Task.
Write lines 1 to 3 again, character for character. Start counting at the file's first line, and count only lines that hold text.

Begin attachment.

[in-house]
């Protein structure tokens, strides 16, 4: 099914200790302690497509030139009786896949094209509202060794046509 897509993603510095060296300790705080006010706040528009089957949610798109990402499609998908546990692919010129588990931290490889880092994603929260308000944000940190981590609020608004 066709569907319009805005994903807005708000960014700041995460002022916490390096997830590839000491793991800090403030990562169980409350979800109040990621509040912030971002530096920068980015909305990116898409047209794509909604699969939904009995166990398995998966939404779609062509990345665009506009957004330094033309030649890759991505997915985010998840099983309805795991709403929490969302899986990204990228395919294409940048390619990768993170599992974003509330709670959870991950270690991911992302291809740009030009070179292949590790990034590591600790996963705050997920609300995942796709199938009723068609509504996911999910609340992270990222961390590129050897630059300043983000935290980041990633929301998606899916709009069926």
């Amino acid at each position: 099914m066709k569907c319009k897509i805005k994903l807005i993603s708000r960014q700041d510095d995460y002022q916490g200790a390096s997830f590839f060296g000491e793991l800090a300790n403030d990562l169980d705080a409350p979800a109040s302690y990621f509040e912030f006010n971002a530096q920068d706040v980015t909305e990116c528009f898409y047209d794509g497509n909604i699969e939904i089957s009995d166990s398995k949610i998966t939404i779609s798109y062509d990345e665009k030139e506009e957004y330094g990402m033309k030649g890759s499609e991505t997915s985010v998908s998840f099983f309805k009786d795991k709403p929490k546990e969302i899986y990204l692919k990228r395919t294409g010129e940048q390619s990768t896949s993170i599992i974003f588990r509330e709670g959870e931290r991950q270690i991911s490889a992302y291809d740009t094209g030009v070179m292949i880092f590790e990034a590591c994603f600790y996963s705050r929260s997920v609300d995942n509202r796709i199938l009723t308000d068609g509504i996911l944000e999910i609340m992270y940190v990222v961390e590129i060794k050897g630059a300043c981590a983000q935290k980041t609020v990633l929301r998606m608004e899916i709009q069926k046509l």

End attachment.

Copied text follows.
[in-house]
């Protein structure tokens, strides 16, 4: 099914200790302690497509030139009786896949094209509202060794046509 897509993603510095060296300790705080006010706040528009089957949610798109990402499609998908546990692919010129588990931290490889880092994603929260308000944000940190981590609020608004 066709569907319009805005994903807005708000960014700041995460002022916490390096997830590839000491793991800090403030990562169980409350979800109040990621509040912030971002530096920068980015909305990116898409047209794509909604699969939904009995166990398995998966939404779609062509990345665009506009957004330094033309030649890759991505997915985010998840099983309805795991709403929490969302899986990204990228395919294409940048390619990768993170599992974003509330709670959870991950270690991911992302291809740009030009070179292949590790990034590591600790996963705050997920609300995942796709199938009723068609509504996911999910609340992270990222961390590129050897630059300043983000935290980041990633929301998606899916709009069926």
């Amino acid at each position: 099914m066709k569907c319009k897509i805005k994903l807005i993603s708000r960014q700041d510095d995460y002022q916490g200790a390096s997830f590839f060296g000491e793991l800090a300790n403030d990562l169980d705080a409350p979800a109040s302690y990621f509040e912030f006010n971002a530096q920068d706040v980015t909305e990116c528009f898409y047209d794509g497509n909604i699969e939904i089957s009995d166990s398995k949610i998966t939404i779609s798109y062509d990345e665009k030139e506009e957004y330094g990402m033309k030649g890759s499609e991505t997915s985010v998908s998840f099983f309805k009786d795991k709403p929490k546990e969302i899986y990204l692919k990228r395919t294409g010129e940048q390619s990768t896949s993170i599992i974003f588990r509330e709670g959870e931290r991950q270690i991911s490889a992302y291809d740009t094209g030009v070179m292949i880092f590790e990034a590591c994603f600790y996963s705050r929260s997920v609300d995942n509202r796709i199938l009723t308000d068609g509504i996911l944000e999910i609340m992270y940190v990222v961390e590129i060794k050897g630059a300043c981590a983000q935290k980041t609020v990633l929301r998606m608004e899916i709009q069926k046509l």